New words are constantly entering English, though only some are destined to stick around or become standard. We might imagine them being made from scratch, and some, such as blurb and quark, were coined this way – by Gelett Burgess and James Joyce, respectively. Far more often, though, new words emerge through modification of existing words.
This happens in several ways. At Macmillan Dictionary Blog we’ve looked at verbing and nouning, portmanteaus, acronyms, apocope, and aphaeresis. While affixation is especially common, less well known is its reverse: back formation. One example of this is a new addition to Macmillan Dictionary: surveil (also surveille).
Surveil might be unfamiliar to some readers, but in context it’s instantly recognizable as a verb ‘back formed’ from the familiar noun surveillance. Back formation, also backformation or back-formation, is when a new word is made by removing an affix, in this case the suffix -ance. Thus television gave us televise; diagnosis, diagnose; editor, edit; burglar, burgle; liaison, liaise; execution, execute; resurrection, resurrect; and so on. The verb back-form is itself a back formation.
Back formation typically turns nouns into verbs, as in the examples above, but other possibilities occur: singular nouns may arise from plural nouns – or from what look or sound like plural nouns: statistic from statistics, pea from pease. Back formation describes the process but also refers to the new word itself.
Some back formations are deliberately comical. Jack Winter’s essay ‘How I Met My Wife’ features such novelties as chalant and petuous (from nonchalant and impetuous); here, the removal of prefixes rather than the usual suffixes gives them a playful feel. Other back formations are obviously redundant, such as conversate, cohabitate, and evolute. The use of these and similar words is likely to invite criticism and complaint – sometimes unfounded, as with orientate. Certain others, such as enthuse, occupy a grey area of acceptability.
More often, back formations are developed because there’s a need for them. Surveil is a case in point. English imported surveillance from French over two centuries ago; the French verb it came from, surveiller, would not work directly in English because it doesn’t suit the borrowing language’s morphological patterns. So to make a verb from surveillance, English speakers back-formed surveil and surveille. (Inflected forms usually double the l: surveilled, surveilling.)
You might find that it’s impossible to identify a back formation just by looking at it. I’d never have guessed that edit came from editor or that donate came from donation, and not the other way around, if I hadn’t read about them or looked them up. That’s the only way to know for sure.Email this Post
Most back-formationing I hail,
But some annoy, as in “my fail.”
Marc: I think that use of fail arose not through back-formation (i.e., removing the suffix from failure) but through conversion, aka zero derivation: by converting the verb fail into an interjection and then a noun.
I think you’re right. I thought about it after I hit send, the expression still has an awkward feel to it, and I still wrinkle my nose when I see it. I’ve noticed what may be an indication of a trend to collapse nouns in particular. My son will often say that he was driving on Easton “Ave” instdead of using the whole word. This may simply be part of current slang-usage (he’s just twenty), but it could be indicative of a move to compress nouns from their Norman-French and Latin origins, more in keeping with the Germanic propensity for monosyllabic words. Of course, one or two examples don’t make a trend.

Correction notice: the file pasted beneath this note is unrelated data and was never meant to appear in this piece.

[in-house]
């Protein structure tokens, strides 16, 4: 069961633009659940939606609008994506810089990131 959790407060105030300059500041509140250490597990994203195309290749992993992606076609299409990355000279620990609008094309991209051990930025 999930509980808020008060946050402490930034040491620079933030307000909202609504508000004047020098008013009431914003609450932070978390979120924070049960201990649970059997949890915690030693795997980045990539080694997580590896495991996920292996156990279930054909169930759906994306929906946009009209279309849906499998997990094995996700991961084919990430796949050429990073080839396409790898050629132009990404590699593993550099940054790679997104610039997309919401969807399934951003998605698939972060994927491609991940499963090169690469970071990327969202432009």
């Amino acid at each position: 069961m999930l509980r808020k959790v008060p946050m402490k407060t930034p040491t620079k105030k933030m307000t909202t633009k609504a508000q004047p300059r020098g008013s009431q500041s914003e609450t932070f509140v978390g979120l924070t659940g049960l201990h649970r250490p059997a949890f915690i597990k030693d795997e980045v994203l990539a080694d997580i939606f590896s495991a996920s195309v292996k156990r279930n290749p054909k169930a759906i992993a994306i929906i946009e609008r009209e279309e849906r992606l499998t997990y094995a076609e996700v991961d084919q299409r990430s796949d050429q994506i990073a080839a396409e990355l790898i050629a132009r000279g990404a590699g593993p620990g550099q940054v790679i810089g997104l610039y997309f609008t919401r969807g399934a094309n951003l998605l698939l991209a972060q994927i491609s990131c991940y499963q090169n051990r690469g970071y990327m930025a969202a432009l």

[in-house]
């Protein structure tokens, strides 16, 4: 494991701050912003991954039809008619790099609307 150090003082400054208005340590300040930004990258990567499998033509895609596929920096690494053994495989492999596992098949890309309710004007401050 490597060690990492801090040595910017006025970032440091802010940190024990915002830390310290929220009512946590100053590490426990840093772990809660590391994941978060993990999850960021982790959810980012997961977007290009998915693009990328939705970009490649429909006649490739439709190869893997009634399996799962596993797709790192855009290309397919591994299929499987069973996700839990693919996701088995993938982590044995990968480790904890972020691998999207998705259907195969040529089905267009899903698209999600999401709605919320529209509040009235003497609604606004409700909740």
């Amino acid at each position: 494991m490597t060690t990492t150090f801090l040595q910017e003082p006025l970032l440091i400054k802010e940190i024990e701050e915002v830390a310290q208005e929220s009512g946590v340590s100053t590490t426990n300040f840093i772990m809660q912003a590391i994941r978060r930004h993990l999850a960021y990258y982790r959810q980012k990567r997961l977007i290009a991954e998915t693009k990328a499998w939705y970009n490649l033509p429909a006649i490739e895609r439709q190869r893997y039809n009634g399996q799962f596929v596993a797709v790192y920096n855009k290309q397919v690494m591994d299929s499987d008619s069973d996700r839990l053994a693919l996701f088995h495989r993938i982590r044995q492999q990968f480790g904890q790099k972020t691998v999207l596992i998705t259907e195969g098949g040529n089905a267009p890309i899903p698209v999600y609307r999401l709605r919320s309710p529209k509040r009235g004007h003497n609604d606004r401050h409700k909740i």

I’m writing an article on the most recent English loanwords entered in the Italian Language and I wonder if the word ‘blog’ (web-log) is originally a blended word that later on back formed.Let me know your opinion, Marilena
Marilena – I expect Stan will respond too, but I don’t think “blog” is a back-formation. Maybe closer to apocope (see Stan’s earlier post on this). Your proposed article on loan-words sounds great – maybe we could tempt you to talk about this on our blog too? I’m sure it would be of great interest to everyone.
Marc: “Ave” is an interesting usage. I’d be tempted to associate it with the fashion for abbreviation (legend→ledge, etc.) common among young people, which I discussed on my own blog. Adjectival amaze is another example of this.
Marilena: Your article sounds very interesting; you could add a link here if it’s published online, or follow up on Michael’s suggestion. Regarding your query: in an earlier post about the word blog I quoted Kerry Maxwell saying it has “dipped its toe into just about every word formation process” — clipping, blending, derivation, compounding, and conversion. However, like Michael, I don’t think back formation was involved.
Thanks Michael and Stan for replying me. I assume your viewpoints are right. As for Michael’s suggestion, I admit that I am tempted and, I must add, I would be extremely pleased to submit my article to your attention. Let’s stay tuned!Happy Easter and Best Regards to you, Marilena
What a great post, Stan. I have a fellow word-nerd who gleefully uses the word “ept” to mean capable, claiming that it should be the opposite of “inept.” I’ve not seen or heard it elsewhere, but I’ve picked it up and occasionally use it myself.
I call them “backforms”. It seems too appropriate not to use.
Virginia: I don’t know if ept will ever become standard, but it does enjoy occasional (generally comical) use. I just learned that the “ept” in inept comes from Latin aptus, which also led to apt – not quite the opposite of inept, but you can see the connection.
Mark: That makes sense, and it saves two syllables. Though whether it will spread is less certain.